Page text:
Tok545.92878.57 AK-2 (Alaska Highway) – Fairbanks, Canadian Border
1.000 mi = 1.609 km; 1.000 km = 0.621 mi

Tok Cut-Off

Tok Cut-Off

Length125 mi (201 km)
Existedc. 1940–present
NHSEntire route

The Tok Cut-Off is a highway in the U.S. state of Alaska, running 125 miles (201 km) from Gakona (on the Richardson Highway, 14 miles (23 km) north of Glennallen), to Tok on the Alaska Highway which had been constructed from Montana through Calgary, Alberta, through Whitehorse, Canada by Army engineers to move supplies and equipment, and to build airbases, to service the requirements of the Pacific theater, including transport of Lend Lease aircraft to the Soviet Union after its invasion by Germany.

The road was built in the 1940s through challenging terrain, largely by battalions of Black engineers, including the 97th Engineer Battalion.[6] in order to facilitate transport of World War II materiel in particular from ports such as Valdez and Anchorage to the interior. It was upgraded in the 1950s to better connect the Richardson Highway more directly with Tok. It was called a "cut-off" because it allowed motor traffic coming to and from Canada on the Alaska Highway, to drive directly northeast or southwest connect to or from Southcentral Alaska communities without driving all the way to or from the terminus of the Alaska highway in Delta Junction, then traveling northwest or southeast by the Richardson Highway, reducing 120 miles (190 km) from the trip.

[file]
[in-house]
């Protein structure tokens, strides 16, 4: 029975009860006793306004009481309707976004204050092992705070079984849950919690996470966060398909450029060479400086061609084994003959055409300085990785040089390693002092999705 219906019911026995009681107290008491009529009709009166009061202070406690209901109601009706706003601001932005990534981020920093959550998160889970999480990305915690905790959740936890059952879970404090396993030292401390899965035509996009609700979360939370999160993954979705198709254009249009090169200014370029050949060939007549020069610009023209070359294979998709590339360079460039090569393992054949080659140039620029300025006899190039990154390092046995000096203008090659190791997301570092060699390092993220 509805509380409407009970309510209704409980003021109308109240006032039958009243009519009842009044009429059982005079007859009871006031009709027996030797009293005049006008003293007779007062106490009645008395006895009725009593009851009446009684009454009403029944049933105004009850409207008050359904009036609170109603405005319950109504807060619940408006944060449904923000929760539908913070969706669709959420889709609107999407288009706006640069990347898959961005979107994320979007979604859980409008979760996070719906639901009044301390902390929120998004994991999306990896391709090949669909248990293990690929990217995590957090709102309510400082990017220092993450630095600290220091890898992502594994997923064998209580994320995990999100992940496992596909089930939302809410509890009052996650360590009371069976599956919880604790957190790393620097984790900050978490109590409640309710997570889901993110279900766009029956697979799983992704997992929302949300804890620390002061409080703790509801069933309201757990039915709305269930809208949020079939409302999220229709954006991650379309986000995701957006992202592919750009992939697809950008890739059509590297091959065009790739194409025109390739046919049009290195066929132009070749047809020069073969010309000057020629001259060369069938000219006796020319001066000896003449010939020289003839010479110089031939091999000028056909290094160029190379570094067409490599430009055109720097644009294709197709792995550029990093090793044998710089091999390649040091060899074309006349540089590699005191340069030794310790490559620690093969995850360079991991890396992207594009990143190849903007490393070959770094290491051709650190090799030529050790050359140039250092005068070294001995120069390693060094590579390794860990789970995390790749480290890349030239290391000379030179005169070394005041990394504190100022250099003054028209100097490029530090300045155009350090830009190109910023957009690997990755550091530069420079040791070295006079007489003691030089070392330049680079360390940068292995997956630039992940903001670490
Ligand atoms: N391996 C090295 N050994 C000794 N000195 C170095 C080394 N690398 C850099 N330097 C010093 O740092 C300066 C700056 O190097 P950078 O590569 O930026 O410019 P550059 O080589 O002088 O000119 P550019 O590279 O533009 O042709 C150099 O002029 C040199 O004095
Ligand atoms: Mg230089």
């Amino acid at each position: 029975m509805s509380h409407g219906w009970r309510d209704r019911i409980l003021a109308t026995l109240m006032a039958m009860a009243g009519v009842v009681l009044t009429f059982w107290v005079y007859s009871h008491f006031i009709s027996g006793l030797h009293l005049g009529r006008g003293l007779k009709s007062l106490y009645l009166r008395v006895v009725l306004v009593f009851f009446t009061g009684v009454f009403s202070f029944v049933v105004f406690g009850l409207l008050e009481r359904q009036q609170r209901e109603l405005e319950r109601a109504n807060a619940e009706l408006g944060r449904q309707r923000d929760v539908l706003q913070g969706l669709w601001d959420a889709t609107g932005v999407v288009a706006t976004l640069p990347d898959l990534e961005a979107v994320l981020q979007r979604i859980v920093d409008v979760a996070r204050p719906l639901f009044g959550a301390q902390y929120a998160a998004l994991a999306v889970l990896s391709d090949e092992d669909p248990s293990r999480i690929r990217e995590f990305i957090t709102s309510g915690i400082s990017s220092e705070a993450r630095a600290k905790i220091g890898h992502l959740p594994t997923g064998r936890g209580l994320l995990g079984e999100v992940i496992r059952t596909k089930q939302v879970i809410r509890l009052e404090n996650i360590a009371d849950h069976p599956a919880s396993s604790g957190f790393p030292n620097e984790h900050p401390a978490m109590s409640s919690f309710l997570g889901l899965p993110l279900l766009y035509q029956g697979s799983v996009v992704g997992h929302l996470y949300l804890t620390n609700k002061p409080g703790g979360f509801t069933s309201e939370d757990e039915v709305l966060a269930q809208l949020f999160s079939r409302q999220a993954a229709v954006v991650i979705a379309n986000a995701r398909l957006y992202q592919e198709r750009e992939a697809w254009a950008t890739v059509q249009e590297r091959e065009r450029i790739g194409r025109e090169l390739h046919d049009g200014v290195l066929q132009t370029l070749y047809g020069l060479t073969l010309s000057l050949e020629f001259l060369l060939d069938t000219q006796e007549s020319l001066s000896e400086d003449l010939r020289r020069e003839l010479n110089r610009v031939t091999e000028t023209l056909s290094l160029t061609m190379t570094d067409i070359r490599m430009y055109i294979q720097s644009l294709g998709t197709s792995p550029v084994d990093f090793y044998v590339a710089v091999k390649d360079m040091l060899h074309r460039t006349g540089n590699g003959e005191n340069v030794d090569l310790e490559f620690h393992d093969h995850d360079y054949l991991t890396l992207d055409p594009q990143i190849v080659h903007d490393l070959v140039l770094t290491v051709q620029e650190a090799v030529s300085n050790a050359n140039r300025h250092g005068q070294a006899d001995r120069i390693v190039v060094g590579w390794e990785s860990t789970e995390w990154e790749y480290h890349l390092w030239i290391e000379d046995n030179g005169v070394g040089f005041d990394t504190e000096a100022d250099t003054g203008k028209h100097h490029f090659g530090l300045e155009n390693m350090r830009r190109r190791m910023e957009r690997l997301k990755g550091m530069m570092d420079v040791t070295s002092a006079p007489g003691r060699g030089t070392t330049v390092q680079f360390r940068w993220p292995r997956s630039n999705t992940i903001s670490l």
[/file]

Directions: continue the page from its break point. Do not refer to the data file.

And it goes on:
The 2002 Denali earthquake caused significant damage to the Cut-Off, particularly between mileposts 75 and 83 where major cracks and embankment slumping left the roadway fundamentally destroyed.[7][8]